News | October 18, 2022

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FGCU Water School researchers survey Hurricane Ian’s impact on Gulf

Contributors: Florida Institute of Oceanography's Christopher Sharp and Nicole Mendez Pena and FGCU's Dale Ward

Photo of the R/V Hogarth
The W.T. Hogarth embarked on a seven-day voyage Oct. 18, 2022.

Do hurricanes make red tide worse? How are creatures that live on the bottom of the sea dealing with the aftermath of Hurricane Ian? What about coral reefs? Oh, and is there abundant evidence of pollution in the Gulf following this ecological disturbance?

Researchers from The Water School at Florida Gulf Coast University are seeking answers to these questions and many others right now. In partnership with the Florida Institute of Oceanography (FIO) and the Sanibel-Captiva Conservation Foundation (SCCF), students and faculty members are aboard the W.T. Hogarth on one of the first long-term research voyages since Hurricane Ian wracked Florida’s southern Gulf coast in late September.

“A hurricane is not only a natural disaster, but it’s a big dump of man-made pollution into the Gulf,” said James Douglass, Ph.D., associate professor of marine science in The Water School at FGCU. “Both the natural and man-made effects can really change the environment out there, and so we’re trying to capture those changes with this shortly after the hurricane analysis.”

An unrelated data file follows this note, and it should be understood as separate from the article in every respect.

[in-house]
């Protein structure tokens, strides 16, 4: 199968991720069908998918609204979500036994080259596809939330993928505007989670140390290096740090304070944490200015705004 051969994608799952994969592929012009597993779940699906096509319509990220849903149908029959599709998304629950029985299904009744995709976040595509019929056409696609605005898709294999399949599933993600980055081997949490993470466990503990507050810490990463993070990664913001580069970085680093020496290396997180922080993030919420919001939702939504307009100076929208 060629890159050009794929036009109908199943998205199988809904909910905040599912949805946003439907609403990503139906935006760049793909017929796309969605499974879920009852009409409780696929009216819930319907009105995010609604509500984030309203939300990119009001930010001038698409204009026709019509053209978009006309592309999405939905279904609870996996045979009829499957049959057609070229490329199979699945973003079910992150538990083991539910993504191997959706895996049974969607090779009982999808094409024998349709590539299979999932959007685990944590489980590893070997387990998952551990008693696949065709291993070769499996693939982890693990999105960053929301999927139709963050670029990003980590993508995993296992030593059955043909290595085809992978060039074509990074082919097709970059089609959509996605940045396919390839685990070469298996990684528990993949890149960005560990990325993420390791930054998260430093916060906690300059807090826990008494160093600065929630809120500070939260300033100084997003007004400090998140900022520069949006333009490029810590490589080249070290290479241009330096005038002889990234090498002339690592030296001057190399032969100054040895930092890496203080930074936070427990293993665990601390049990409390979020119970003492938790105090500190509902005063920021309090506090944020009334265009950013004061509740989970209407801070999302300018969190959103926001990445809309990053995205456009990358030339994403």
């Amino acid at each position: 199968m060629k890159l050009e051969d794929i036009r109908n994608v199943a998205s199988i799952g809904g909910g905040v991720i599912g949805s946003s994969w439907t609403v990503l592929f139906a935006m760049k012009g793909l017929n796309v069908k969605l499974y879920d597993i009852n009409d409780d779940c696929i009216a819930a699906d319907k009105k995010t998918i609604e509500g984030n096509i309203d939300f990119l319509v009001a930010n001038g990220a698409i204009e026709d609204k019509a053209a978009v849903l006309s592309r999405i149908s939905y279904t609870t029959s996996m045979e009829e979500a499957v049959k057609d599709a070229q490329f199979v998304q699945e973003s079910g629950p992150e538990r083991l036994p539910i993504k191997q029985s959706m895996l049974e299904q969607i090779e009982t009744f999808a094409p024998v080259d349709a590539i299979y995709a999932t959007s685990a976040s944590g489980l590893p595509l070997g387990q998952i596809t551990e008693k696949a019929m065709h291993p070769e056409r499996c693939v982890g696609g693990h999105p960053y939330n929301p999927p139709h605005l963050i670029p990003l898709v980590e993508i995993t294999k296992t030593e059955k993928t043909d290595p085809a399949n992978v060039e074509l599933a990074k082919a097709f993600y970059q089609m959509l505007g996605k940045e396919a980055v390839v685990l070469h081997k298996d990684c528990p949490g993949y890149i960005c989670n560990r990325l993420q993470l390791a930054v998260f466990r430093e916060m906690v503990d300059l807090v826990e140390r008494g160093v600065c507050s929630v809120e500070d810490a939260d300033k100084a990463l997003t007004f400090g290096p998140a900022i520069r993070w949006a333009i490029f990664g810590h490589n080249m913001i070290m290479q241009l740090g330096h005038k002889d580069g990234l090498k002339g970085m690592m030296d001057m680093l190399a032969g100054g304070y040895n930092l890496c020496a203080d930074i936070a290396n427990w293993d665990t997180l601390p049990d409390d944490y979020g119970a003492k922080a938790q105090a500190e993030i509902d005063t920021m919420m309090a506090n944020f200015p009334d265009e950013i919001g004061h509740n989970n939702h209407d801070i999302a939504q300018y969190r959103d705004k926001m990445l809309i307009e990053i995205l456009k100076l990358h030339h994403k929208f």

Seven FGCU researchers are on board, including two graduate and two undergraduate students.

“It is incredible that I got to be one of the students to be a part of this,” said Susannah Cogburn, a senior from Orlando pursuing her bachelor’s in marine science.

Cogburn typically works on red tide research alongside noted Water School professors Mike Parsons, Ph.D., and Puspa Adhikari, Ph.D. For this trip, she will take what she learned from them and put it to work on the open sea. It’s an experience she doesn’t want to waste.

Photo of the Hogarth Team
A team of researchers from FGCU and SCCF join the W.T. Hogarth crew for a 7-day post-Hurricane Ian voyage.

“I’ve been on different research trips but never something like this for so long on a research vessel. I’ve done the day trips on the Hogarth for class, but it will be interesting to see the differences. Being on that one-day trip to being on a trip that’s seven to 10 days long, to learn all the different sampling techniques and different oceanographic instrumentation usage, I think it will be really impactful for my future career as a marine scientist,” she said.

FGCU’s Adhikari, one of Cogburn’s mentors, spearheaded planning for the trip in the storm’s wake.

“Our main research station, Vester Field Station at Bonita Springs, is damaged [due to storm surge], and it is likely we won’t be able to use it until summer 2023. The support from FIO to recover our currently deployed instruments and post-hurricane sample collection will be greatly helpful,” he said.